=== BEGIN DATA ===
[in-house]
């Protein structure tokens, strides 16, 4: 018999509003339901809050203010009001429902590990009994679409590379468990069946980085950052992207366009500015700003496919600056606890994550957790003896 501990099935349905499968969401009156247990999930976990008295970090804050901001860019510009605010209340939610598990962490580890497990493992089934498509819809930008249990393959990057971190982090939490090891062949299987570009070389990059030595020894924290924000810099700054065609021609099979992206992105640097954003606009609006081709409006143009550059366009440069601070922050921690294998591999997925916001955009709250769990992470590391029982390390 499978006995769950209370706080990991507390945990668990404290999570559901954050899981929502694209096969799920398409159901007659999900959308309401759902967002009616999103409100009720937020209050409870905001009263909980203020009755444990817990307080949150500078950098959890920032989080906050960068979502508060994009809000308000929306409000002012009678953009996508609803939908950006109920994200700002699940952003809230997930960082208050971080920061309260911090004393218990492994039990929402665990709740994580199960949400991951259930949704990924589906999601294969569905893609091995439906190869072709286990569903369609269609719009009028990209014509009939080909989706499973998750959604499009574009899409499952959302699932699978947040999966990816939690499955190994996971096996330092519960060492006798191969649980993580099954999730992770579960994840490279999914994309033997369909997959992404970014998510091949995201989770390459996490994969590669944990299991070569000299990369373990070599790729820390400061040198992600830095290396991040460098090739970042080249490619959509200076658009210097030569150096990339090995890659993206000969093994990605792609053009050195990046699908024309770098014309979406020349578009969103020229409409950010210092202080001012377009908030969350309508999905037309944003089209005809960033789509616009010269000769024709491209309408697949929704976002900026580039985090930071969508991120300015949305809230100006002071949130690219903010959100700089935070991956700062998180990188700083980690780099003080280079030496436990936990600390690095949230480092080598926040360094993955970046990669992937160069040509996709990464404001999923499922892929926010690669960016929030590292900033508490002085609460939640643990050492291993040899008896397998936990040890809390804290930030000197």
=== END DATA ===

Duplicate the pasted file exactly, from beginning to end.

[in-house]
């Protein structure tokens, strides 16, 4: 018999509003339901809050203010009001429902590990009994679409590379468990069946980085950052992207366009500015700003496919600056606890994550957790003896 501990099935349905499968969401009156247990999930976990008295970090804050901001860019510009605010209340939610598990962490580890497990493992089934498509819809930008249990393959990057971190982090939490090891062949299987570009070389990059030595020894924290924000810099700054065609021609099979992206992105640097954003606009609006081709409006143009550059366009440069601070922050921690294998591999997925916001955009709250769990992470590391029982390390 499978006995769950209370706080990991507390945990668990404290999570559901954050899981929502694209096969799920398409159901007659999900959308309401759902967002009616999103409100009720937020209050409870905001009263909980203020009755444990817990307080949150500078950098959890920032989080906050960068979502508060994009809000308000929306409000002012009678953009996508609803939908950006109920994200700002699940952003809230997930960082208050971080920061309260911090004393218990492994039990929402665990709740994580199960949400991951259930949704990924589906999601294969569905893609091995439906190869072709286990569903369609269609719009009028990209014509009939080909989706499973998750959604499009574009899409499952959302699932699978947040999966990816939690499955190994996971096996330092519960060492006798191969649980993580099954999730992770579960994840490279999914994309033997369909997959992404970014998510091949995201989770390459996490994969590669944990299991070569000299990369373990070599790729820390400061040198992600830095290396991040460098090739970042080249490619959509200076658009210097030569150096990339090995890659993206000969093994990605792609053009050195990046699908024309770098014309979406020349578009969103020229409409950010210092202080001012377009908030969350309508999905037309944003089209005809960033789509616009010269000769024709491209309408697949929704976002900026580039985090930071969508991120300015949305809230100006002071949130690219903010959100700089935070991956700062998180990188700083980690780099003080280079030496436990936990600390690095949230480092080598926040360094993955970046990669992937160069040509996709990464404001999923499922892929926010690669960016929030590292900033508490002085609460939640643990050492291993040899008896397998936990040890809390804290930030000197």